The passive romantic love model is a western invention. Listen to how we describe it. We “fall in love.” We’re not responsible for it. We fall into something that’s outside of ourselves. It’s magical or perhaps even divine. So when the house of cards collapses after a few years of living on top of each other the partners feel betrayed. They feel they must have been tricked! The shame gets projected into blame which ricochets around in the relationship cutting the partners to shreds. No wonder that half of the marriages in the US will end in divorce. Do you think that the other half are living in bliss? Only a minority of partners know how to get the juice from the squeeze. Those partners have a different model of love in which they feel responsible for cultivating affection instead of taking it for granted. They know that it takes work and discipline to protect and grow feelings over time. If a partner doesn’t have this mindset then he or she won’t perform the due diligence that’s required to grow passion.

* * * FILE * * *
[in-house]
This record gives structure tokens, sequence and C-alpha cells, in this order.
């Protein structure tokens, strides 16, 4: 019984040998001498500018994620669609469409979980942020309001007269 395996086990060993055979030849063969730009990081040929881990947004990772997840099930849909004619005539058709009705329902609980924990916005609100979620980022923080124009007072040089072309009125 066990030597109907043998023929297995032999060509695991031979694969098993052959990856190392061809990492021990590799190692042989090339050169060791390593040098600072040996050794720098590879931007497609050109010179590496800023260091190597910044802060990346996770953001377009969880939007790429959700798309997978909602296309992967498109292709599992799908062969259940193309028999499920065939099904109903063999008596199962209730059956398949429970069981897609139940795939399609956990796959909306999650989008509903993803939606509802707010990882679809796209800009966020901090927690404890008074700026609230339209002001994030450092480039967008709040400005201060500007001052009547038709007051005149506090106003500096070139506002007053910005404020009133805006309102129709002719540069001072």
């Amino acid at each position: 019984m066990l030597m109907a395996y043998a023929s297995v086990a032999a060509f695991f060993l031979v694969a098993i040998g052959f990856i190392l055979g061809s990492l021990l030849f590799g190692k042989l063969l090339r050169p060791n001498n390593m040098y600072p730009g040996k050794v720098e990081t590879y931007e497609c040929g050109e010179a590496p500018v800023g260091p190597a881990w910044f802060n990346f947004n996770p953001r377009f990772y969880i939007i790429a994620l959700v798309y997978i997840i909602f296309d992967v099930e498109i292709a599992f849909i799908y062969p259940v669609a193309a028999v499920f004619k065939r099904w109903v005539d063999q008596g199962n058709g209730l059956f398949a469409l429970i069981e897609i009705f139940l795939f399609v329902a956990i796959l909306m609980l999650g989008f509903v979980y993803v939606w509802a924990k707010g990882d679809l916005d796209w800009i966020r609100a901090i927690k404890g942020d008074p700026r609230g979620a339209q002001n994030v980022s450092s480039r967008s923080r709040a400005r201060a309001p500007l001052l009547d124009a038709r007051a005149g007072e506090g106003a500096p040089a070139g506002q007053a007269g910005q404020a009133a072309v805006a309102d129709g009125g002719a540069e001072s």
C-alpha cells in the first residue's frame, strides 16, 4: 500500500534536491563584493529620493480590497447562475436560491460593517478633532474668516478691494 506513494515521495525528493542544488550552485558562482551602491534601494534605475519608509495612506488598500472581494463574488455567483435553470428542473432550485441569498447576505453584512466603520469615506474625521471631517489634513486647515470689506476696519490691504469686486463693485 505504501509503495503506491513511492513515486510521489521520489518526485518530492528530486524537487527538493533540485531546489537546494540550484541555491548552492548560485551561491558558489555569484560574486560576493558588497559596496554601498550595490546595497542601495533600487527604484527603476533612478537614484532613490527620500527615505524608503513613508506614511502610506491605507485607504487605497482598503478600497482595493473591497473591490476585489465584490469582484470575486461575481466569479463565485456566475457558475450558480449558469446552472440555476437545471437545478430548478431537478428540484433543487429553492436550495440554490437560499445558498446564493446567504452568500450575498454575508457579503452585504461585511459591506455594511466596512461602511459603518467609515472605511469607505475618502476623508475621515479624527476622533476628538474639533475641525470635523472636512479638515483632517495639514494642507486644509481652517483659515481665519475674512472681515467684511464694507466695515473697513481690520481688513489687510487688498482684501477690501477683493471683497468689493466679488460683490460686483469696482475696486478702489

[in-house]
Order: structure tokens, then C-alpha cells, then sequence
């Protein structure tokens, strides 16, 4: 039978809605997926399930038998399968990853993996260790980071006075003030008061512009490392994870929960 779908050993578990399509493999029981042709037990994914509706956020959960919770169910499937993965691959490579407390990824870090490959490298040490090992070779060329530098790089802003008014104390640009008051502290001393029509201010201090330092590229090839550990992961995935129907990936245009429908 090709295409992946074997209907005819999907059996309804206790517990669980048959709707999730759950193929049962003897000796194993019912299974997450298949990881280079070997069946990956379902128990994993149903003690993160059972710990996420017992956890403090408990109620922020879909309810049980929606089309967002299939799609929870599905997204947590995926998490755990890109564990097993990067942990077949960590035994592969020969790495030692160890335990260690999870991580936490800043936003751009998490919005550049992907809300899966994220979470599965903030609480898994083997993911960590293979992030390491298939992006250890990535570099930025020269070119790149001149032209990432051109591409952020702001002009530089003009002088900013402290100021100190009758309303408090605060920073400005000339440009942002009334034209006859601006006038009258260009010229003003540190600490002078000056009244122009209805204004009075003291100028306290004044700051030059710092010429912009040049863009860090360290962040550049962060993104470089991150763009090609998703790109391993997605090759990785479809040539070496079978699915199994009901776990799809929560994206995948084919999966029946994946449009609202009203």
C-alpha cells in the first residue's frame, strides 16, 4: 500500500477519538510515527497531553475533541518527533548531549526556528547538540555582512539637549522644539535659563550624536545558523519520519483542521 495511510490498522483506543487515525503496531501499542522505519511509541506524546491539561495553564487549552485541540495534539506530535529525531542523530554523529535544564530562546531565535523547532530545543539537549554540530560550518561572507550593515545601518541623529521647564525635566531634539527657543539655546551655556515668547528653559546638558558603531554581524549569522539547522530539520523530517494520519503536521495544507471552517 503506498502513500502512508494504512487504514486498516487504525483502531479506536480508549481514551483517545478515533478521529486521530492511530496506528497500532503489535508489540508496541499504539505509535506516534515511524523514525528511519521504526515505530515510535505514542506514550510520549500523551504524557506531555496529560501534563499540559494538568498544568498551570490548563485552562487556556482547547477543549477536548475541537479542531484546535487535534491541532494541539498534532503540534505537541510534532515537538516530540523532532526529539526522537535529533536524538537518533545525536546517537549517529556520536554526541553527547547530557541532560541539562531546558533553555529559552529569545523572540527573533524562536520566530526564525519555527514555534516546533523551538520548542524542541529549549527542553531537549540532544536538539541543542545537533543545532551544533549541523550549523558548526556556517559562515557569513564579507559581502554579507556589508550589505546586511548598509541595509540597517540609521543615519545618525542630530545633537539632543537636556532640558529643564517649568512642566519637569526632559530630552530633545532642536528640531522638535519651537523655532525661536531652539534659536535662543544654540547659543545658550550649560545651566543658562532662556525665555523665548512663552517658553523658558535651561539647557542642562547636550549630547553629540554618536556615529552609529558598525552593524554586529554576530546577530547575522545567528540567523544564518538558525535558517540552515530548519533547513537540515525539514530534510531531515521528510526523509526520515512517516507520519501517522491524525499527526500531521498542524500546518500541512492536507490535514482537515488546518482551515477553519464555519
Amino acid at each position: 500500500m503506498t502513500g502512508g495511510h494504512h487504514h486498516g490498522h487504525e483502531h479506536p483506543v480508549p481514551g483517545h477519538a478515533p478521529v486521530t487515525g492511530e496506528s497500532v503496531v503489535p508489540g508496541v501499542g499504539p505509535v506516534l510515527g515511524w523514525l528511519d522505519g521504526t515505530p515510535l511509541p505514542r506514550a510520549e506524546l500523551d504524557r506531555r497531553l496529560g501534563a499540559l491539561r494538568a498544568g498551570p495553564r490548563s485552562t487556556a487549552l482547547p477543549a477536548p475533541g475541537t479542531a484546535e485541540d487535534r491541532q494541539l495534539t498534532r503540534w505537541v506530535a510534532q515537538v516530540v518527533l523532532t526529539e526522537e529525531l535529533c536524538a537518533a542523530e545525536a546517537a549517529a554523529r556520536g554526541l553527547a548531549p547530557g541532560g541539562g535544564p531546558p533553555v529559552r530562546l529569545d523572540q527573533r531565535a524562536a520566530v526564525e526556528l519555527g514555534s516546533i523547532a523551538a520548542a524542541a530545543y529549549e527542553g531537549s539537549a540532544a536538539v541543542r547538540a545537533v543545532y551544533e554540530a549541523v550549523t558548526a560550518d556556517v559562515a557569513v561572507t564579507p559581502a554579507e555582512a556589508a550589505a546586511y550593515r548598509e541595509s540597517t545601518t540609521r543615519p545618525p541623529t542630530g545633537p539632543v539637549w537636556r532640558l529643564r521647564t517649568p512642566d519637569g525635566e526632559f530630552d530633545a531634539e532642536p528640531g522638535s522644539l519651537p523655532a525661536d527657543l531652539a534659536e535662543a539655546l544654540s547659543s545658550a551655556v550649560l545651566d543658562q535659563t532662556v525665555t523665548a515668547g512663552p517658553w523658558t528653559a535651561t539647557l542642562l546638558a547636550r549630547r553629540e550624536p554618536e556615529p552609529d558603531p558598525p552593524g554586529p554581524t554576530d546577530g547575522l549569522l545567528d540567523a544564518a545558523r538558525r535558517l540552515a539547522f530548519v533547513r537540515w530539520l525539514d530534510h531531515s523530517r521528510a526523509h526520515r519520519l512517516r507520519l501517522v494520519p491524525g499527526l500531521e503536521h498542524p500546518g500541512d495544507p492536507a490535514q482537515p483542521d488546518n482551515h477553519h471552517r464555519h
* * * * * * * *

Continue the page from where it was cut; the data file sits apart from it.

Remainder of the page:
A partner is already using legal force on the other
If one partner has legal action going against the other then marriage counseling won’t work. The background emotions of fear and anger will suffocate any growth of affection. Nuff said.
A partner has an outside romantic relationship
I hate to give the legal profession credit but they have an entirely accurate concept in “alienation of affection.” We have one attachment system that gets developed with our parents and then later it gets plugged into our romantic relationship. If we place that attachment system into an outside relationship then it severely disrupts feelings for one’s partner. I find it interesting to see how the feelings for one’s spouse can change dramatically depending on whether the person has made recent contact with their outside squeeze. Most decent marriage counselors know that marriage counseling won’t work in the context of an ongoing affair. I often tell people that if they want to free themselves from an affair to work on their marriage then they have to take their hope (for the other relationship) out behind the barn and shoot it! Otherwise their efforts to heal their marriage will be doomed.